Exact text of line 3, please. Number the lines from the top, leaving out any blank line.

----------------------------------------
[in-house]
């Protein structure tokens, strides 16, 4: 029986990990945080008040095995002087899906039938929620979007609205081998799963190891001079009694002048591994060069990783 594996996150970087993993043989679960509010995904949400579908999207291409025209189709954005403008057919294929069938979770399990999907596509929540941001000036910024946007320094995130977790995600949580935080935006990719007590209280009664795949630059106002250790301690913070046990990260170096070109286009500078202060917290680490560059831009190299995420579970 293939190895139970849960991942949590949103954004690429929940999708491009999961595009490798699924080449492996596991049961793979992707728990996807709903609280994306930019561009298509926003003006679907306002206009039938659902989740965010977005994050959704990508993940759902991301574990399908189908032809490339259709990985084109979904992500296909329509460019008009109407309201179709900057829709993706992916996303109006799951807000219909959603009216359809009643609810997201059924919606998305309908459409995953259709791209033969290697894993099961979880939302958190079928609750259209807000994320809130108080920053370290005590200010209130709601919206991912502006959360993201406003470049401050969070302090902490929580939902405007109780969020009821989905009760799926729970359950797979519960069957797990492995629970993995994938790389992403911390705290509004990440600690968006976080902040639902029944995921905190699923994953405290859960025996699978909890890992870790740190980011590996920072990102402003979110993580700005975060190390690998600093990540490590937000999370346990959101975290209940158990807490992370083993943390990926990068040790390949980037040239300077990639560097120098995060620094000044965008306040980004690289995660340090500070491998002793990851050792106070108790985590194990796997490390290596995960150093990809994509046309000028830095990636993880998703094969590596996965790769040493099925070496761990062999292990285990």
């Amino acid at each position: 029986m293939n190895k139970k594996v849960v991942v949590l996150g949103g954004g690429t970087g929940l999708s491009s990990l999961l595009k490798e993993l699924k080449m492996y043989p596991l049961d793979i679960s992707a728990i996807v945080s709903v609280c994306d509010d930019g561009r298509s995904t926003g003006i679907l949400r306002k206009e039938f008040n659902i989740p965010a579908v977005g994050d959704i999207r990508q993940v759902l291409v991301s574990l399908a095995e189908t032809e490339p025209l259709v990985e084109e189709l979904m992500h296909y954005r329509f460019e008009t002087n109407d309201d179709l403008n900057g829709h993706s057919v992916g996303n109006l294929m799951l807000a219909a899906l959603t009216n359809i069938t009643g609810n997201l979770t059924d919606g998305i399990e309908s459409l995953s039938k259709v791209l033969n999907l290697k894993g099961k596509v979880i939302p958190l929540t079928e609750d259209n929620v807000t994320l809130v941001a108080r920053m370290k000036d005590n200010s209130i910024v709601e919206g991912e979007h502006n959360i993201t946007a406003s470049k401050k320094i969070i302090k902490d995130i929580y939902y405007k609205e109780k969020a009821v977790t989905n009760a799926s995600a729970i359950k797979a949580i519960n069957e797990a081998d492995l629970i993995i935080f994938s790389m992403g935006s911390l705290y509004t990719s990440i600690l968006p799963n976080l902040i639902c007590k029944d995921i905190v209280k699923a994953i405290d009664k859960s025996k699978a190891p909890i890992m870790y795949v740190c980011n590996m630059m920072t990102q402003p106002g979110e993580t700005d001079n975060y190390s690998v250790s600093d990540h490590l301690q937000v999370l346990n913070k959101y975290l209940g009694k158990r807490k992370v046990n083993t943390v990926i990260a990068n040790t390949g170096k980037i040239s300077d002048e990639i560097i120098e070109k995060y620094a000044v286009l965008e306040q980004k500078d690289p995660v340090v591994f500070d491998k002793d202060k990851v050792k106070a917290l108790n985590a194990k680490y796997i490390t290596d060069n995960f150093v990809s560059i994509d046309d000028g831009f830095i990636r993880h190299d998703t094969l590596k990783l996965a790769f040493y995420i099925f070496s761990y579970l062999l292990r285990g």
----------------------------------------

């Amino acid at each position: 029986m293939n190895k139970k594996v849960v991942v949590l996150g949103g954004g690429t970087g929940l999708s491009s990990l999961l595009k490798e993993l699924k080449m492996y043989p596991l049961d793979i679960s992707a728990i996807v945080s709903v609280c994306d509010d930019g561009r298509s995904t926003g003006i679907l949400r306002k206009e039938f008040n659902i989740p965010a579908v977005g994050d959704i999207r990508q993940v759902l291409v991301s574990l399908a095995e189908t032809e490339p025209l259709v990985e084109e189709l979904m992500h296909y954005r329509f460019e008009t002087n109407d309201d179709l403008n900057g829709h993706s057919v992916g996303n109006l294929m799951l807000a219909a899906l959603t009216n359809i069938t009643g609810n997201l979770t059924d919606g998305i399990e309908s459409l995953s039938k259709v791209l033969n999907l290697k894993g099961k596509v979880i939302p958190l929540t079928e609750d259209n929620v807000t994320l809130v941001a108080r920053m370290k000036d005590n200010s209130i910024v709601e919206g991912e979007h502006n959360i993201t946007a406003s470049k401050k320094i969070i302090k902490d995130i929580y939902y405007k609205e109780k969020a009821v977790t989905n009760a799926s995600a729970i359950k797979a949580i519960n069957e797990a081998d492995l629970i993995i935080f994938s790389m992403g935006s911390l705290y509004t990719s990440i600690l968006p799963n976080l902040i639902c007590k029944d995921i905190v209280k699923a994953i405290d009664k859960s025996k699978a190891p909890i890992m870790y795949v740190c980011n590996m630059m920072t990102q402003p106002g979110e993580t700005d001079n975060y190390s690998v250790s600093d990540h490590l301690q937000v999370l346990n913070k959101y975290l209940g009694k158990r807490k992370v046990n083993t943390v990926i990260a990068n040790t390949g170096k980037i040239s300077d002048e990639i560097i120098e070109k995060y620094a000044v286009l965008e306040q980004k500078d690289p995660v340090v591994f500070d491998k002793d202060k990851v050792k106070a917290l108790n985590a194990k680490y796997i490390t290596d060069n995960f150093v990809s560059i994509d046309d000028g831009f830095i990636r993880h190299d998703t094969l590596k990783l996965a790769f040493y995420i099925f070496s761990y579970l062999l292990r285990g």